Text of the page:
* A third view has been expressed by a widely appreciated and respected ULT associate based at the Parent Lodge in Los Angeles. Although not in any way a supporter of Raghavan Iyer, he nonetheless gives credence to the notion of Tsong-Kha-Pa having initiated only a Seven Century Plan and that its culminating impulsion or effort occurred in 1975-2000. Believing, as did Iyer, that each of the seven centennial impulses corresponded sequentially to the seven principles of collective humanity, this associate has presented the view that although there was no actual new Messenger on the scene during the 1975-2000 period – his view being that no Theosophists, the ULT included, had sufficiently assimilated and applied HPB’s teachings to an extent that would warrant the arrival of a new Messenger – that period nonetheless reflected and brought about a much greater presence and awareness of “the individual within the universal (represented by the Seventh Principle in the human constitution, Atman, the One Universal Self of All).” This may sound rather abstract but has been suggested to mean that any individual so inclined could represent the Masters’ Cause by expressing, spreading, or shedding light upon, the universal ideas and ideals that had been expressed through HPB’s and WQJ’s effort during the 1875-1900 period. This would even extend to things such as the availability and popularising of the internet, as a powerful and hitherto undreamed of tool for spreading knowledge and information, the teachings of Theosophy included, even though of course the internet can – and has – equally been used for bad and harmful purposes. To sum up, this view of “the individual in the universal” essentially holds that anyone so inclined became in a certain sense a “messenger” during the 1975 Cycle, sowing seeds for the benefit of the 21st century and beyond.

Ultimately, if one stops to think about it, barely anyone is in a position today to be able to provide a definite answer to the question of “What happened in the 1975-2000 cycle?”.

In the case of H. P. Blavatsky, we had repeated independent verification and accreditation of her occult role and status by the Masters or Mahatmas. During the 1975-2000 period, the Masters did not make Themselves known in the way They had a century earlier, nor were there any new Mahatma Letters or Mahatma visitations etc. being received by Theosophists or others such as in HPB’s time. This fact in itself does not mean anything, other than confirming the point made by Robert Crosbie about 1875-1900 being a very rare and extremely significant period from the esoteric cyclic perspective. But it does result in those who wish to answer these questions having to do their own research, thinking, and reflection about it.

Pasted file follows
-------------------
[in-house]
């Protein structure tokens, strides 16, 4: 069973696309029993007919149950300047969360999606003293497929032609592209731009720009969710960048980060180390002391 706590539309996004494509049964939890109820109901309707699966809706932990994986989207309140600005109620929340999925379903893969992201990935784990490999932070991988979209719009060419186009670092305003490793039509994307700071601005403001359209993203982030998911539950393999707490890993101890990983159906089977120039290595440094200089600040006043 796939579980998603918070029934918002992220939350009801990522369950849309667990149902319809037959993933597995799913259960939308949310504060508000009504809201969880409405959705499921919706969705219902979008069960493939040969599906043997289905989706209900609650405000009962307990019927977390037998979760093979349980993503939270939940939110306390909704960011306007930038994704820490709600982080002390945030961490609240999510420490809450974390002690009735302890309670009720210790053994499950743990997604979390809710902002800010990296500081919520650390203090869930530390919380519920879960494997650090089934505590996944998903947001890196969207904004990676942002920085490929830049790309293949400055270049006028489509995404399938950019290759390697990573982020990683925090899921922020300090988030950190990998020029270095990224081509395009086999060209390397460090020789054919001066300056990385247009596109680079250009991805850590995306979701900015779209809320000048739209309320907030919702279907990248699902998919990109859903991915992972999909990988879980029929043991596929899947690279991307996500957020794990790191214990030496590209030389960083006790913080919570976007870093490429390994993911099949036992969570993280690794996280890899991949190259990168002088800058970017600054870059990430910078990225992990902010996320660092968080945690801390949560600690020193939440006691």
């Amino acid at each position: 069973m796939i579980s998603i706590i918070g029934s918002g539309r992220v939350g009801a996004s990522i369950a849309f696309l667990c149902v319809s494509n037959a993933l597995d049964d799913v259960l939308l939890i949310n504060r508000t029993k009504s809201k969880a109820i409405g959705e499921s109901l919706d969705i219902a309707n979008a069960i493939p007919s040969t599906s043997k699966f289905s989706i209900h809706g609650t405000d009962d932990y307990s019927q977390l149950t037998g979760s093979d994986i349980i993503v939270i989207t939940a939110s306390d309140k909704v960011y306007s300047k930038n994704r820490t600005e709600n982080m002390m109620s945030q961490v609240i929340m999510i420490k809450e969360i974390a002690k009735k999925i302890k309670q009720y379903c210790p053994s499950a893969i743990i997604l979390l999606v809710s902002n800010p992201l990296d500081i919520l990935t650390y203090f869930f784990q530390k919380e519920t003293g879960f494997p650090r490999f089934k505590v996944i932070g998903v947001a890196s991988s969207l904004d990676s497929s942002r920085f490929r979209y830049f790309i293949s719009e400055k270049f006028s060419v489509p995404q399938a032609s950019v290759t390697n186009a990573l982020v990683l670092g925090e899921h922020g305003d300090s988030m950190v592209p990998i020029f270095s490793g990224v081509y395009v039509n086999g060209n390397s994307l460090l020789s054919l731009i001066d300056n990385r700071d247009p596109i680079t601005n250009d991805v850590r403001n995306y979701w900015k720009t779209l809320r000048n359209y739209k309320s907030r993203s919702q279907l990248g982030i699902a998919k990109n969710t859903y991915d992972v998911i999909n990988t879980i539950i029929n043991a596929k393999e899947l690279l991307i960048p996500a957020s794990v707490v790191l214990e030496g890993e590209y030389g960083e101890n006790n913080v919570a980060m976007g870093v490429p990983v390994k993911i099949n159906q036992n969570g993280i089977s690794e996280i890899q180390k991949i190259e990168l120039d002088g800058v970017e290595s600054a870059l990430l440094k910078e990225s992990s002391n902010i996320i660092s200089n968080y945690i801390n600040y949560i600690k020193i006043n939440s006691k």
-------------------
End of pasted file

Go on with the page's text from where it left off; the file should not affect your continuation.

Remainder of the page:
With the exception of the Masters and Their advanced disciples, all anyone else can give on this subject is ultimately their opinion and their perspective. And while it is fine to have one, one Theosophist’s opinion and perspective should not count as “authority” or “fact” for another, regardless of how much one may respect and appreciate the one voicing their opinion. It is sometimes necessary to humbly say, “I just don’t know.”

We have presented the view twice now that the cycle of 1875-1900 was a far more esoterically significant one than that of 1975-2000. This is because, as described by Robert Crosbie based upon HPB’s writings, the conjunction or intersection of three great cycles occurred during that period, namely the centennial cycle of which we have been speaking, the dawning of the New Age of Aquarius, and the opening of the second cycle within the Kali Yuga. In the 1975-2000 period, only the centennial cycle was taking place (although the two others were still in their infancy, which called for insight and guidance) yet it did apparently have the very important significance of also being the seventh, the culmination, the synthetic climax, of Tsong-Kha-Pa’s Seven Century Plan.

Crosbie once remarked:

“The Message brought by H. P. Blavatsky is the most universal in its scope, the most nearly all-inclusive and profound in its presentation, of any of the great Messages that the history and traditions of the human race afford. Great Adepts have appeared from time to time, who have been hailed as Avatars by succeeding generations. Great Saviours have visited this and that people and granted them some portion of the Secret Doctrine, which in time degenerated into a religion and a worship. Where in recorded history or tradition known to the Western World has there been so vast a commitment of eternal truth as is embodied in Theosophy?

“What, then, must be the nature of that Being who in the mortal garment known as H. P. Blavatsky was able to bring within the range of human language and human perception so vast an importation from another world, of whose very existence we had lost all knowledge and all faith?